As fate would have it, my 4-year-old got the sniffles and couldn’t attend kinder with cold symptoms. So with the old adage of “when life gives you lemons, make lemonade” chanting in the background of my mind, I made the best of a bad situation.

During the day, I was a cheerleader and sub-teacher to the 8-year-old doing remote school learning while trying to keep the hyper 4-year-old occupied with board games, reading and arts. Every other second available was spent on micro-cleaning, attacking the laundry monster and cooking. At night, after the children had gone to bed, I stayed up to finish the 3000-word research proposal, 2 teaching plans and Powerpoint presentations and coursework that was due. I was optimistic that the following week, my 4-year-old son would be back at kinder and I’d have more time.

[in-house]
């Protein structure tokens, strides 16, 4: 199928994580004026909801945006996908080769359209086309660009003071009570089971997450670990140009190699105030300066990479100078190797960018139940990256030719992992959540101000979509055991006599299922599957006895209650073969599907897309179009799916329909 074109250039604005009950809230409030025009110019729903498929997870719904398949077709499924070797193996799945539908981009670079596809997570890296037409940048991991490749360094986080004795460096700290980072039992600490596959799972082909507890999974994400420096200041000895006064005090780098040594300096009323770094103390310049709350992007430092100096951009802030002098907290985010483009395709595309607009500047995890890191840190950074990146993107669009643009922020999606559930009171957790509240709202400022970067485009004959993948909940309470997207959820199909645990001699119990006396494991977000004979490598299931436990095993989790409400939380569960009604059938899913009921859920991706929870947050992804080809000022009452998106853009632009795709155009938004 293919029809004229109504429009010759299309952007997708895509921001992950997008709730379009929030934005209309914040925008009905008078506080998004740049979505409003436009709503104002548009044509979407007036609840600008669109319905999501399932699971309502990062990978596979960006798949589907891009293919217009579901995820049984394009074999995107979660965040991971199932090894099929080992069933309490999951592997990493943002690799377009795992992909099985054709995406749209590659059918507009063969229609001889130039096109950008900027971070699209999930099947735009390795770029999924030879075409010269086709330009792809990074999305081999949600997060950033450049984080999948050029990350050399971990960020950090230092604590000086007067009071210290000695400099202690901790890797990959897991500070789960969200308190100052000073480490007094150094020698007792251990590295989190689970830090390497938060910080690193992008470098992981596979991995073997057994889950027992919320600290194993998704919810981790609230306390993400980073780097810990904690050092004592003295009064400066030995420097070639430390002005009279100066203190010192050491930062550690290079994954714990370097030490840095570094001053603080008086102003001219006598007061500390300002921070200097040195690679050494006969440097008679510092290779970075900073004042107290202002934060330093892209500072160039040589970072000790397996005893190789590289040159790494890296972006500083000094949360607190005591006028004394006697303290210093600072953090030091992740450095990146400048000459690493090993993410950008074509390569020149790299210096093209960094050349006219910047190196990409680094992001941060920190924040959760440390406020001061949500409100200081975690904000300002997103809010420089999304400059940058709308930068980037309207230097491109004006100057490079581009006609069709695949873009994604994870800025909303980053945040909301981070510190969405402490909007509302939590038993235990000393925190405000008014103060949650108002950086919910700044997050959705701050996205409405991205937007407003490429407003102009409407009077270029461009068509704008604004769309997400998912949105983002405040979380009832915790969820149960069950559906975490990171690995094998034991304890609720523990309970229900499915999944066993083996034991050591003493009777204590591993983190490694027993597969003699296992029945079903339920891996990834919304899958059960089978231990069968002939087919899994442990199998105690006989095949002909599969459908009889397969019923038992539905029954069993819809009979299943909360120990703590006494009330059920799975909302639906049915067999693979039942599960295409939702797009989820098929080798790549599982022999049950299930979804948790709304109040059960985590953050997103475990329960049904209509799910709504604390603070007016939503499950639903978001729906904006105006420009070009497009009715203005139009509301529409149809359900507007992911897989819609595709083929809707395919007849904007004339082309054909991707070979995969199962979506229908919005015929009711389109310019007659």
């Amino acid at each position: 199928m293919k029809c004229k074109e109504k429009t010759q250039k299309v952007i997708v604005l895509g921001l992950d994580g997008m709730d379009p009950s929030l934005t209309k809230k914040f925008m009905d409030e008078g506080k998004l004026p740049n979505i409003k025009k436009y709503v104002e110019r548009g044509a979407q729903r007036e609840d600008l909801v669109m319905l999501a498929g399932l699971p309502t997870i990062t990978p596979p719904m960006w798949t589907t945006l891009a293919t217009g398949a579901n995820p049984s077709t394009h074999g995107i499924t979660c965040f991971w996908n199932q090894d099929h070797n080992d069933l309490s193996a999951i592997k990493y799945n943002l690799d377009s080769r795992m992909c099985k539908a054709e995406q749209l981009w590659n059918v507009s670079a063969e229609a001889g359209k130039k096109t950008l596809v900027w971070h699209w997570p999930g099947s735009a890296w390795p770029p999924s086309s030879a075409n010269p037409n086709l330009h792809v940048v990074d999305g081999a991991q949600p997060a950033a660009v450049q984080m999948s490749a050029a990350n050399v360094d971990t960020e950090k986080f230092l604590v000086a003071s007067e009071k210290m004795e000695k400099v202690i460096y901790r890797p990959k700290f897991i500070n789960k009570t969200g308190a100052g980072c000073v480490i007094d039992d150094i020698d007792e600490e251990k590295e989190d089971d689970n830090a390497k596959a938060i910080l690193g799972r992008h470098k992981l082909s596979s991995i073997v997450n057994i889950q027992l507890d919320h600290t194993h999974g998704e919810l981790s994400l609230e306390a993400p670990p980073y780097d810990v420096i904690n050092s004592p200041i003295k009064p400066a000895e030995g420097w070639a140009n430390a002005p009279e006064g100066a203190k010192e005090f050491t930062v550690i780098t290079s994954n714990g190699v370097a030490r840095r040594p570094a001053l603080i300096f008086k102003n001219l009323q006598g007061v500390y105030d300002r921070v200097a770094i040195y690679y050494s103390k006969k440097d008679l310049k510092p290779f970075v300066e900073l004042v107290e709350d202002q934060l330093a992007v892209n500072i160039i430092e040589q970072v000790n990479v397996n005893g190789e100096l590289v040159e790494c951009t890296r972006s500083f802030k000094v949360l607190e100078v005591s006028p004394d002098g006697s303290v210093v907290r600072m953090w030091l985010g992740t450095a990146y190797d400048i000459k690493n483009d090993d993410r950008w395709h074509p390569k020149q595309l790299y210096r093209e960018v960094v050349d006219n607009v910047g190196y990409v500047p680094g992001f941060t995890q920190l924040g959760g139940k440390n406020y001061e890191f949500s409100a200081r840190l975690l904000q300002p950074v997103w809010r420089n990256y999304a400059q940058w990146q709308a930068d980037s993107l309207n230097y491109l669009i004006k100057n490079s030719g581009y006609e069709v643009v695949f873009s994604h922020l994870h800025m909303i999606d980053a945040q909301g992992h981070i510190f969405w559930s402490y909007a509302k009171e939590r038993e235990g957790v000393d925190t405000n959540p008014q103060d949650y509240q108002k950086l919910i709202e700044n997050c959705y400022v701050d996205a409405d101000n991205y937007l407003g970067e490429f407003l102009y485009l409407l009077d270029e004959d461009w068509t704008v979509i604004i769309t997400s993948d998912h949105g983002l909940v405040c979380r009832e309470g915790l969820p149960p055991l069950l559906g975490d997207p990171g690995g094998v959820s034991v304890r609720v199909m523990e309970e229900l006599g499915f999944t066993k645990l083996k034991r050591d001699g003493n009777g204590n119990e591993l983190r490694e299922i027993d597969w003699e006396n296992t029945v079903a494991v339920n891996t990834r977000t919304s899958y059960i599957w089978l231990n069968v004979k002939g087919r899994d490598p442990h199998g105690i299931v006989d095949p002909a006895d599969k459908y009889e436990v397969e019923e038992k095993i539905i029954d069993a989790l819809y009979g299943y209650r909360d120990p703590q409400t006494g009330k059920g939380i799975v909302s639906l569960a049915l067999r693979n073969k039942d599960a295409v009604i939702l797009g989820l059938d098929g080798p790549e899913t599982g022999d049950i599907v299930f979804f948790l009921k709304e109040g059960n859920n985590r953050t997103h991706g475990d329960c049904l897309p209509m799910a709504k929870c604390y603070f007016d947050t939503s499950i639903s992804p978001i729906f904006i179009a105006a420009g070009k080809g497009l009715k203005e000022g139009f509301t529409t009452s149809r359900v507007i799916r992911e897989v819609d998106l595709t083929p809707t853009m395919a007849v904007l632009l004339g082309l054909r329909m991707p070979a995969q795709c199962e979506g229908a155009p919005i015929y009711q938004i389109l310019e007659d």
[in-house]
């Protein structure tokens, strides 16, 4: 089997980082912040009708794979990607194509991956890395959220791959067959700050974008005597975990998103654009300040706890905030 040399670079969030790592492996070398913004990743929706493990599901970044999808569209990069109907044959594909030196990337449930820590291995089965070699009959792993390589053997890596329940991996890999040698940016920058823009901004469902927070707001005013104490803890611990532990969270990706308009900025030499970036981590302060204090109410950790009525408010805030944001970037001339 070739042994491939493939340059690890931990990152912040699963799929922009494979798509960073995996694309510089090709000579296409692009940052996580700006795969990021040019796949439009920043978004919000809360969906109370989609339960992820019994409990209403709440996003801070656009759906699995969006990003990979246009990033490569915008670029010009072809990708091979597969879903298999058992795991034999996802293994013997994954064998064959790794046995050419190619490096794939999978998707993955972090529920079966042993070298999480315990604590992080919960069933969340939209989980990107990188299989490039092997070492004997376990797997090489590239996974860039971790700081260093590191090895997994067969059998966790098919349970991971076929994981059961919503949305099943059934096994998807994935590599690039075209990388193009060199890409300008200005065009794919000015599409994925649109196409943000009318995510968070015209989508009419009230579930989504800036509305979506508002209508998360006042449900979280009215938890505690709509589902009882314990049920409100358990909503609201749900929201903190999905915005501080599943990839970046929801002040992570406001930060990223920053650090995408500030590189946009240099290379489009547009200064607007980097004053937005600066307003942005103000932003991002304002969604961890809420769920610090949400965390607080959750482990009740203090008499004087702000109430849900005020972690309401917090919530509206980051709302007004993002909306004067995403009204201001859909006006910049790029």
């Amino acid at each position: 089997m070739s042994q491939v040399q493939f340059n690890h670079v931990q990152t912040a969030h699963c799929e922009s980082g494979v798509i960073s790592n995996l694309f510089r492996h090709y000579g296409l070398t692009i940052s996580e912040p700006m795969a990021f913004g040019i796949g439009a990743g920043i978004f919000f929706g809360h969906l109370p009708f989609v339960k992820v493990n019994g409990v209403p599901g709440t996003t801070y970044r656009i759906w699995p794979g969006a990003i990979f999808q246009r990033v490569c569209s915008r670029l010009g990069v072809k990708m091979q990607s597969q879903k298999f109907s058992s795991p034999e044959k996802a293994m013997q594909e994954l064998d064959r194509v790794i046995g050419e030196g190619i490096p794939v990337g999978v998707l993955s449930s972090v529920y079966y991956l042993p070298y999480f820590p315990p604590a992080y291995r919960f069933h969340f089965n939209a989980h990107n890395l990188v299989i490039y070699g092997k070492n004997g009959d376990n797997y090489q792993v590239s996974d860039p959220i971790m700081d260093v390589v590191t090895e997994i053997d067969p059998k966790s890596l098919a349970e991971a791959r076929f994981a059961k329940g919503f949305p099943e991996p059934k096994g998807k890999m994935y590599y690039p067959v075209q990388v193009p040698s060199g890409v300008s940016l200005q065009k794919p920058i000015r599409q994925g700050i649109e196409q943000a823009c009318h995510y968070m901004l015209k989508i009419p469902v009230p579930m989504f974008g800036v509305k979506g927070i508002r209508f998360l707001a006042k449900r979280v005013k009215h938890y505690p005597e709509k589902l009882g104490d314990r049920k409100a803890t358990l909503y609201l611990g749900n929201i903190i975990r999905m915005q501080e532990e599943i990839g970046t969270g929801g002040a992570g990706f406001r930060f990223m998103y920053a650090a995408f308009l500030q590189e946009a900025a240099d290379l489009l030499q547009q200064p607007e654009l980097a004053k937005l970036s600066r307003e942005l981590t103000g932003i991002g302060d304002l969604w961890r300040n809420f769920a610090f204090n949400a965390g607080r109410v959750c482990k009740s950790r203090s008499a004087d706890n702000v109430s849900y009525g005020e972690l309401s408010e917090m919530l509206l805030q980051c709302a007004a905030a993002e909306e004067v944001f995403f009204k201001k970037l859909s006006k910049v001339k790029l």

But seriously, how can anyone truly plan for anything in life. Life happens, and you just have to roll with it. The following week, my son did actually return to kinder but for unknown reasons, began to wake at 4 am instead of his usual 6 am needing reassurance. There were nights he’d run over two or three times needing a hug before returning to his bed. My sleep suffered. And then I fell out of bed and sprained my toes. You know those lemons? I started hating the idea of making lemonade. 

I hobbled about with a bung foot, sleep-deprived and stressed with the looming deadlines. Half-way through that week, I was still trying to keep a positive mind. It wasn’t until a zoom meeting with my university professor over my research paper and realising how much rework I needed to do that I decided lemonade was bloody overrated. 

I threw a tantrum and gave myself a pity party. My low-carb diet became a lets-order-takeaway-cos-lockdown diet. I went on a Flamin’ Cheetos binge. Other than helping the children, I put my studies and housework on the back burner. I reacquainted with my kindle and indulged in some romantic comedy reads. And you know what? It was exactly what I needed. A guilt-free break. A time-out to regroup and re-energise.